Of course we're right in the middle of bailing out our automakers. One of the major contributors to their problems are legacy benefit costs (which were left unaddressed by the bailout). But another cost are government mandates on emission and fuel efficiency. Essentially this directive by Obama will result in two things: 1) add more cost to the manufacture of an automobile which, of course, will be passed on to consumers, 2) makes California the defacto source of new emission and fuel efficiency standards.
We've seen how the government mandates in CA have worked out in the past. Given this, they'll now be setting them for the nation.
The directive makes good on an Obama campaign pledge and signifies a sharp reversal of Bush administration policy. Granting California and the other states the right to regulate tailpipe emissions would be one of the most emphatic actions Mr. Obama could take to quickly put his stamp on environmental policy.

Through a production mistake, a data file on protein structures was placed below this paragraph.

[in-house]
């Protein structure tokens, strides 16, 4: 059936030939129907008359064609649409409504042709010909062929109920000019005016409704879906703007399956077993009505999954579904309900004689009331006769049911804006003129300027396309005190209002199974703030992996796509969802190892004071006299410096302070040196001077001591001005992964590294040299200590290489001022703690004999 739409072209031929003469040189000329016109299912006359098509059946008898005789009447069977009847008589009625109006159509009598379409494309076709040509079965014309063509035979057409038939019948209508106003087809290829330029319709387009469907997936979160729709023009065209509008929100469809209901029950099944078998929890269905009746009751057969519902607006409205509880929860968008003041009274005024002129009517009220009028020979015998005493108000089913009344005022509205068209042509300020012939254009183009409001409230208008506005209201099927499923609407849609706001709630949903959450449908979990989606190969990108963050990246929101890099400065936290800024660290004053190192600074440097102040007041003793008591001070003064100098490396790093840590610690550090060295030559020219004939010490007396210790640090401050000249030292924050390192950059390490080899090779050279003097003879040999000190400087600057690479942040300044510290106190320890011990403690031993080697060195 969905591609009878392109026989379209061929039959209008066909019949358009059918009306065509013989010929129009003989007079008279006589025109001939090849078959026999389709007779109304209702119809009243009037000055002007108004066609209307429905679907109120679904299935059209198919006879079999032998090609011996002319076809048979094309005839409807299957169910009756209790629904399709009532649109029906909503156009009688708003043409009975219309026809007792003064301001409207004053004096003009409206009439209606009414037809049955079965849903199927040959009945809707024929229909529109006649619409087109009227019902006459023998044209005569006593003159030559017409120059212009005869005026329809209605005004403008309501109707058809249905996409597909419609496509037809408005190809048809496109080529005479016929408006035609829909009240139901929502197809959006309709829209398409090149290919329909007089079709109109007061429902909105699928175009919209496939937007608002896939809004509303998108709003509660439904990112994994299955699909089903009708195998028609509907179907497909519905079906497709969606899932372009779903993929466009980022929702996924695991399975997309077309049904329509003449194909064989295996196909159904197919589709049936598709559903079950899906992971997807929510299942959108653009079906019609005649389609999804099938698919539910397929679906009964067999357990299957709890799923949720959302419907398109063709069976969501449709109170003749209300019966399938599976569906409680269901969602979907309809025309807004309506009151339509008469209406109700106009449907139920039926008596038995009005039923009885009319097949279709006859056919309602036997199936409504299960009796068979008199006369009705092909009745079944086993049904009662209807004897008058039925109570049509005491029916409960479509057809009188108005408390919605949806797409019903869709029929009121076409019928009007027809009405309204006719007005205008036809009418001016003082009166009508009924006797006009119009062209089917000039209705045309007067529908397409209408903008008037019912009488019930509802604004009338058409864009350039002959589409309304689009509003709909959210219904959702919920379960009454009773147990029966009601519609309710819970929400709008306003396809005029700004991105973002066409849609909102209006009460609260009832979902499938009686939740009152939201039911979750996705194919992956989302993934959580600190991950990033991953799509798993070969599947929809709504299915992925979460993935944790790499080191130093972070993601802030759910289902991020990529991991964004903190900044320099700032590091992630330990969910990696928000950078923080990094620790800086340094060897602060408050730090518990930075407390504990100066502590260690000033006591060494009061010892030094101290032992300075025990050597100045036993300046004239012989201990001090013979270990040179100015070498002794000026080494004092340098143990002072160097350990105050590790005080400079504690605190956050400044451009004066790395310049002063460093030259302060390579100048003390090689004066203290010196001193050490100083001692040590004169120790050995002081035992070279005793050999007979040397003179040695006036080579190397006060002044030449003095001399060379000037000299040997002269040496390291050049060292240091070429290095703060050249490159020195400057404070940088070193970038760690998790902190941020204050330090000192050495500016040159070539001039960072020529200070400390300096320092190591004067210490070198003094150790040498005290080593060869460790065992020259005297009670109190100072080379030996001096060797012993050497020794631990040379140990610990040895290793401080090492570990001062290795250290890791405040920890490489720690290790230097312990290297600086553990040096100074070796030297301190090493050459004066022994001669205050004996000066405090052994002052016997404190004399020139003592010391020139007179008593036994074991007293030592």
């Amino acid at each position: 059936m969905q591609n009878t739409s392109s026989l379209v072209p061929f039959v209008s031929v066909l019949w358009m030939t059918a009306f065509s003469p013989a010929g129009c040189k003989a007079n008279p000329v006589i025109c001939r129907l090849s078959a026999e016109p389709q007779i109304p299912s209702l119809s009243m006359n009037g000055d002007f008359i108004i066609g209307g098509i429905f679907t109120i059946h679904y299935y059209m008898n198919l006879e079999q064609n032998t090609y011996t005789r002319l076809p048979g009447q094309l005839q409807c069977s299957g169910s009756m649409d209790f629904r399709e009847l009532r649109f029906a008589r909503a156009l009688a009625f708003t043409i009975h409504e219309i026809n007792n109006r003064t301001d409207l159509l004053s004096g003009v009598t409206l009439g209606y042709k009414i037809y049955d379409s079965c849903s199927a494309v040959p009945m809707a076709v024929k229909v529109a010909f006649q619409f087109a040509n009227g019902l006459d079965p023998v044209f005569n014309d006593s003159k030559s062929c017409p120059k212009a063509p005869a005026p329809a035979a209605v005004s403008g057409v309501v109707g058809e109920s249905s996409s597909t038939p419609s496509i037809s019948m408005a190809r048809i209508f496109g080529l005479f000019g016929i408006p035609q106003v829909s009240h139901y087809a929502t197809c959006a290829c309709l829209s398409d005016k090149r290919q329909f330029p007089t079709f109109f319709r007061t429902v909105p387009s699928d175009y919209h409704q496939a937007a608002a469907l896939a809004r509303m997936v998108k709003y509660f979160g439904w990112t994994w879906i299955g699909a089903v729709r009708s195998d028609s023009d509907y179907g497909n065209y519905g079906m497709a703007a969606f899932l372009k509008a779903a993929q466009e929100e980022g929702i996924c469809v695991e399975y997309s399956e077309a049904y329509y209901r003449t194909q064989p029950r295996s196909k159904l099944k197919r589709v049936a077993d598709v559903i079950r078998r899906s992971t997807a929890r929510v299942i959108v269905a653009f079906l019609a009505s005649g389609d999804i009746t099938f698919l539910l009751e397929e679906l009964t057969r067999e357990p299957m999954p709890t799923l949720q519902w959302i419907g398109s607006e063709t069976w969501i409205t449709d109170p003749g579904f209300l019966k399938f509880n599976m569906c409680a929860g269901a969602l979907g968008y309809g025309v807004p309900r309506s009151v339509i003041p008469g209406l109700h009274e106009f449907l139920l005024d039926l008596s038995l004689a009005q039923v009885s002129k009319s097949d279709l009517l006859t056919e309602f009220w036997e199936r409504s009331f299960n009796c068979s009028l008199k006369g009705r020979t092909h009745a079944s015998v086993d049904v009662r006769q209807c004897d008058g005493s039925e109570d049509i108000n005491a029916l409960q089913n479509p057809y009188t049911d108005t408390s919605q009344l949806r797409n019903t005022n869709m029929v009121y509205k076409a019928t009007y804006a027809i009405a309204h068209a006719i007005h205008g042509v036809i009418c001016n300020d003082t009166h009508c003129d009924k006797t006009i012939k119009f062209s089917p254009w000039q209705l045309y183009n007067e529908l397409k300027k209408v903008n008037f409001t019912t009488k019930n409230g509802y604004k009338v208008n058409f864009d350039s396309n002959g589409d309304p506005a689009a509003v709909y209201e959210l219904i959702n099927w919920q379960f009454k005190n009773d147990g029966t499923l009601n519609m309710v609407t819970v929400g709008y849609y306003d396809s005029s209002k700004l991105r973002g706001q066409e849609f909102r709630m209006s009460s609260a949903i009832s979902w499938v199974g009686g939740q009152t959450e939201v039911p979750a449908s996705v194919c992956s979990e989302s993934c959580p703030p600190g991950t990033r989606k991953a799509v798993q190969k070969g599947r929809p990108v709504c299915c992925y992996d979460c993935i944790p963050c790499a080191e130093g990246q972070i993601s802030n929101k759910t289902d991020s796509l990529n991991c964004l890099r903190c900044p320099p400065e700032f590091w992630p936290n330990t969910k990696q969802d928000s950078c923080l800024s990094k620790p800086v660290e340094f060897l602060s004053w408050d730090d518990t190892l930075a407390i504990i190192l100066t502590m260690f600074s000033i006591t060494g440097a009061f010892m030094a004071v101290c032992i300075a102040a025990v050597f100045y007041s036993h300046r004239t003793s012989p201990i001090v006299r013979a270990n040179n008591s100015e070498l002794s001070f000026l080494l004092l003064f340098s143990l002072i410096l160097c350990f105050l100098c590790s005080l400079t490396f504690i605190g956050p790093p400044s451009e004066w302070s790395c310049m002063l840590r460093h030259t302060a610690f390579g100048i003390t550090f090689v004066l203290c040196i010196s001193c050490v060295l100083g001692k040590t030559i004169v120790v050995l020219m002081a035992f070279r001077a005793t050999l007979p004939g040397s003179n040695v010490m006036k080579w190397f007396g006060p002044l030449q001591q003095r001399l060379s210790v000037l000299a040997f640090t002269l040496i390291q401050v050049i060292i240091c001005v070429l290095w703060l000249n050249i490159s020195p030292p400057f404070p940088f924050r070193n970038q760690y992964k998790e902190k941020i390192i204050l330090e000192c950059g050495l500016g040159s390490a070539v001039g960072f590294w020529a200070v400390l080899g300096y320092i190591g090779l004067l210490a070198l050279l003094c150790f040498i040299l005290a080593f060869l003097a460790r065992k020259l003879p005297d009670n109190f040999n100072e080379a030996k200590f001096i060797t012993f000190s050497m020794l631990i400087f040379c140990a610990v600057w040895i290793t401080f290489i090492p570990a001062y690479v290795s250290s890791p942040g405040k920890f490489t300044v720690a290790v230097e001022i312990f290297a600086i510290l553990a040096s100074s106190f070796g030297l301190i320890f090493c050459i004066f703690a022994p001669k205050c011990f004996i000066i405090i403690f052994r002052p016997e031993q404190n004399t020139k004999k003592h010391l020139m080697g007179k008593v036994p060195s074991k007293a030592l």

It certainly does that and we'll be all the less well-off because of that. But the more significant point here has to do with how Obama has chosen to approach this issue.
Obama, in a Presidential Memorandum, has directed the EPA to review CA's waiver. Of course, while the memorandum "requests" EPA to review the previous decision to deny the waiver and reconsider it in light of the provisions of the Clean Air Act, the intent is quite clear. He's directing the EPA to lift the waiver.
That's not at all different than the previous president. He has done this via presidential directive. In fact, he's done a lot of things initially by Executive Orders and Presidential Memoranda.